Writing Scribble with the Visual Component Framework (VCF)

Environment: Visual C++, Visual Component Framework (free)

Editor's Note

The VCF Toolkit is also featured on CodeGuru. Both that article and this one provide links to downloading the complete source code for this toolkit.

Introduction

The last article I wrote introduced some of the basic concepts of the Visual Component Framework. Much of it dealt with some of the techniques I used to get things like the advanced RTTI features to work, as well as other features of the core of the VCF, the Foundation Kit. In this article we'll see that all of the stuff is actually there for a reason ! We will walk through the steps of putting together a simple scribble application, which will cover things like drawing, events, customizing VCF component classes, and menus. As I know you are all breathless with anticipation, and in fact due to the millions of letters of fan mail, and the hundreds of thousands of adoring fans out there, let's dive right in !!!

Where did WinMain() go ?

Like any application, we need a place to begin, so what better place to start than the infamous main() function. Whoa there pardner - this is Win32 we're talkin' 'bout here ! There ain't no stinkin main ! Bill says were all supposed to use WinMain() ! Wrongo ! Since I wanted the VCF to have a cross platform architecture, and in every other OS out there programs start in a main(), I had to figure out how to make this work. Thankfully, after scouring through other people's code (is there any other way!), I found an example of doing just this, yet still making windows think the app is a Win32 app, not a console app. By altering the linker settings we can replace the default entry point to point somewhere else, in this case our main() function. If you look at the linker settings of any program you run in VC++ you'll see the subsystem set to "windows", which is important. If it were set to "console" a console window comes up first instead of a normal window. You can still create windows like normal, but this is hardly the kind of behavior for a well behaved windows application. Since the subsystem is windows, the default entry point of the application is also different, which is where WinMain is usually executed. This is where our little trick comes in. We can set the entry point symbol to read "mainCRTStartup", thus bypassing the default behavior, and running our main() function as the entry point.

OK, OK, enough of the technical blather, lets actually run something ! The first step in any VCF program is to create an instance of an VCF::Application derived object on the stack. If you do not need to override any functionality then you can simply use VCF::Application, otherwise use your VCF::Application derived class. Once this is done, you simply call the VCF::Application's static method VCF::Application::appMain(), passing in the argc and argv parameters that your main() gets, and voila ! you're done ! VCF will take care of the rest for your in terms of starting your app and calling the correct run methods. Lets check out this in code:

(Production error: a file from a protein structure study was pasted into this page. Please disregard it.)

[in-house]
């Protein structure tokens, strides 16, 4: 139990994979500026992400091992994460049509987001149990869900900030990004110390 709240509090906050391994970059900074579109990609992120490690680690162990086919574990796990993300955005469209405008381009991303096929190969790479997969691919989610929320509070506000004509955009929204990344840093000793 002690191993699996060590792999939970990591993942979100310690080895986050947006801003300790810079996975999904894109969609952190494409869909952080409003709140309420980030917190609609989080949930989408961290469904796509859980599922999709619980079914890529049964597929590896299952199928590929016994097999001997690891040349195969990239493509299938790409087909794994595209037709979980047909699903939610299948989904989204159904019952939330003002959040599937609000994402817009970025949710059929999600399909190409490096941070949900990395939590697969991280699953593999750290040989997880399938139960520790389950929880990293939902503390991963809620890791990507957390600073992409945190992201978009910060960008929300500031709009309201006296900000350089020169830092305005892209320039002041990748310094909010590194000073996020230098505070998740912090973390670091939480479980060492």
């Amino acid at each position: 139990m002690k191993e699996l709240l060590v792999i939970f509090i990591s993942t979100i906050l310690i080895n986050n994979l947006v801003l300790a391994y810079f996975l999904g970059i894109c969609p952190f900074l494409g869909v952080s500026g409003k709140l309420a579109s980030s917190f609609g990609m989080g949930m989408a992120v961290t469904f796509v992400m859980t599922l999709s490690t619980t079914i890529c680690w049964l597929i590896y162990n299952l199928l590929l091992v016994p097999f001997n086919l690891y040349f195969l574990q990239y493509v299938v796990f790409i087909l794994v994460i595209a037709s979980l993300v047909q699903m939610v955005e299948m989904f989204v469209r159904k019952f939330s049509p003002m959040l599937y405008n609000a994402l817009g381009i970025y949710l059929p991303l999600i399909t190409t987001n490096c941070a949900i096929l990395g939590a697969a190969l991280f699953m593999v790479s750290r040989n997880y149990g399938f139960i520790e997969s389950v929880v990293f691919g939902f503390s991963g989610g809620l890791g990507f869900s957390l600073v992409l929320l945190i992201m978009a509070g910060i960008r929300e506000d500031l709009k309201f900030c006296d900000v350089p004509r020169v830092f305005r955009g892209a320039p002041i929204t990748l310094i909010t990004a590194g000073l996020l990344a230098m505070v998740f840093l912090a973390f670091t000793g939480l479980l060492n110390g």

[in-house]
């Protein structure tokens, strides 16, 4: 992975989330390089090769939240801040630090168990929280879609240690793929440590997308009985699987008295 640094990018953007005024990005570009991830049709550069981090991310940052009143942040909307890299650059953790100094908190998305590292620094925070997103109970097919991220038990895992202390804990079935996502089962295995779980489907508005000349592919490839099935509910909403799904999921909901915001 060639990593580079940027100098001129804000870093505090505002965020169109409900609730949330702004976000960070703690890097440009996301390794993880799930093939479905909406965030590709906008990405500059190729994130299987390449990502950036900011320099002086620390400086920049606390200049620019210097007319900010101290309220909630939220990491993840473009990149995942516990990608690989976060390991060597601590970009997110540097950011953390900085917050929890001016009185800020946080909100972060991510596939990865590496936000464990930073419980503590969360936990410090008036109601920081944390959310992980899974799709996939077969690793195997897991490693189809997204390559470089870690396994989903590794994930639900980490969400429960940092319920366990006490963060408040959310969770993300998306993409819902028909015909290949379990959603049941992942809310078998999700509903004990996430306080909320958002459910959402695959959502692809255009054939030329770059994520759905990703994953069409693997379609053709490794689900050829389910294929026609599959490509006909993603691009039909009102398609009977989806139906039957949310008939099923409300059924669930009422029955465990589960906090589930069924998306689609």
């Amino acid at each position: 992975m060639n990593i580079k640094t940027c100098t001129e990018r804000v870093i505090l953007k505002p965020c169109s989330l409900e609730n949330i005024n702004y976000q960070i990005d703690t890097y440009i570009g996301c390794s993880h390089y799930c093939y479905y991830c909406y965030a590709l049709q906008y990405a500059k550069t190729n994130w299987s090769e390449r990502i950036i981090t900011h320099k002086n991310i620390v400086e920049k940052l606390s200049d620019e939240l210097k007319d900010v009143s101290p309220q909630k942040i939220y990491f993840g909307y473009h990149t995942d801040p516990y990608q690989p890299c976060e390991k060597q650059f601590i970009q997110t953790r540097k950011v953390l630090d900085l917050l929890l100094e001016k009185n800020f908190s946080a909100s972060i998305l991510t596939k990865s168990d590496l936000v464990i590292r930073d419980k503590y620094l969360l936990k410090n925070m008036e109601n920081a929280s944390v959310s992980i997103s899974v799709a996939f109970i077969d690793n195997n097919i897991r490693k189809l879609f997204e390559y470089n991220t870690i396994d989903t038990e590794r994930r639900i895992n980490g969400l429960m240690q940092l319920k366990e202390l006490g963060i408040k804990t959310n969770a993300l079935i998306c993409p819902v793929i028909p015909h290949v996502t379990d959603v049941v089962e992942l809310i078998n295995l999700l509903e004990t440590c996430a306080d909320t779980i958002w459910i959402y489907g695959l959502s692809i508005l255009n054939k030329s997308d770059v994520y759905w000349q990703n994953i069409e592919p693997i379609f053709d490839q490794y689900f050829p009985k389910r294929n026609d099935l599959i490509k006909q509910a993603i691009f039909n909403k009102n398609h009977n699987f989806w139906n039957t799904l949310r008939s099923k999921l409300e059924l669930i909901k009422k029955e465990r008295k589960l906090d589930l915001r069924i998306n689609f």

int main(int argc, char *argv[])
{
 VCF::Application app;
 VCF::Application::appMain( argc, argv );
 
 return 0;
}

This illustrates simply using the default VCF::Application object. The next sample uses a derived class to create the application object.

class ScribbleApplication : public Application {
public:
 ScribbleApplication(){};
 virtual ~ScribbleApplication(){};
};

int main(int argc, char *argv[])
{
 ScribbleApplication app;
 VCF::Application::appMain( argc, argv );
 
 return 0;
}

Now we have supplied our own ScribbleApplication class, as opposed to relying on the default Application class. So what is actually happening under the hood ? Basically the VCF runtime system is taking care of a bunch of start up stuff for you. The constructor of the Application class initializes the FoundationKit, the GraphicsKit, and finally the ApplicationKit, which in turn initializes things like UIToolkit (which is responsible for doling out the windowing specific Peer classes, like window frames, text widgets, etc), and registers all the core VCF component classes with the FoundationKit's ClassRegistry. The next thing it does (and this is fairly important) is to set itself as the current Application object for this process, which can be retrieved by the Application's static method Application::getRunningInstance(), which will return a pointer to the app object. It is important to note that you should NEVER create more than one Application or Application derived object for you process. Finally it creates a special peer, known as an ApplicationPeer object that handles some of the OS specific tasks related to running an application. 

Once the Application object is created we can move to the appMain() method, which simply verifies that we in fact do have a valid running app instance, calls an initialization function on the application's peer object, which in Win32 does stuff like calling InitCommonControlsEx() and OleInit(), sets the command line for the Application (for later use if necessary), and then calls the first of the Application's commonly overridden methods, initRunningApplication().

Init what ?

The initRunningApplication() call allows the developer to initialize whatever application specific startup code he or she wants here. For those familiar with MFC, it is familiar to CWinApp's InitInstance() method. It is typically where the main window of the application is created. The function returns true or false, true indicating it is OK to continue on, and false to signal an error. This return code is used in the appMain() method, to determine whether or not to continue, with a return value of true indicating it is safe to continue onwards. A return of false at this point will cause the Application's terminateRunningApplication() method to be called, and then the process will clean up and exit. The terminateRunningApplication() is another method you can override to ensure any of your application specific data gets cleaned up properly. Once the application has been initialized the call to the Application's run() method is made, which in turn invokes the peer's run() method where any OS specific code is then executed. In our case (under Win32), we find a typical message loop (something like the following):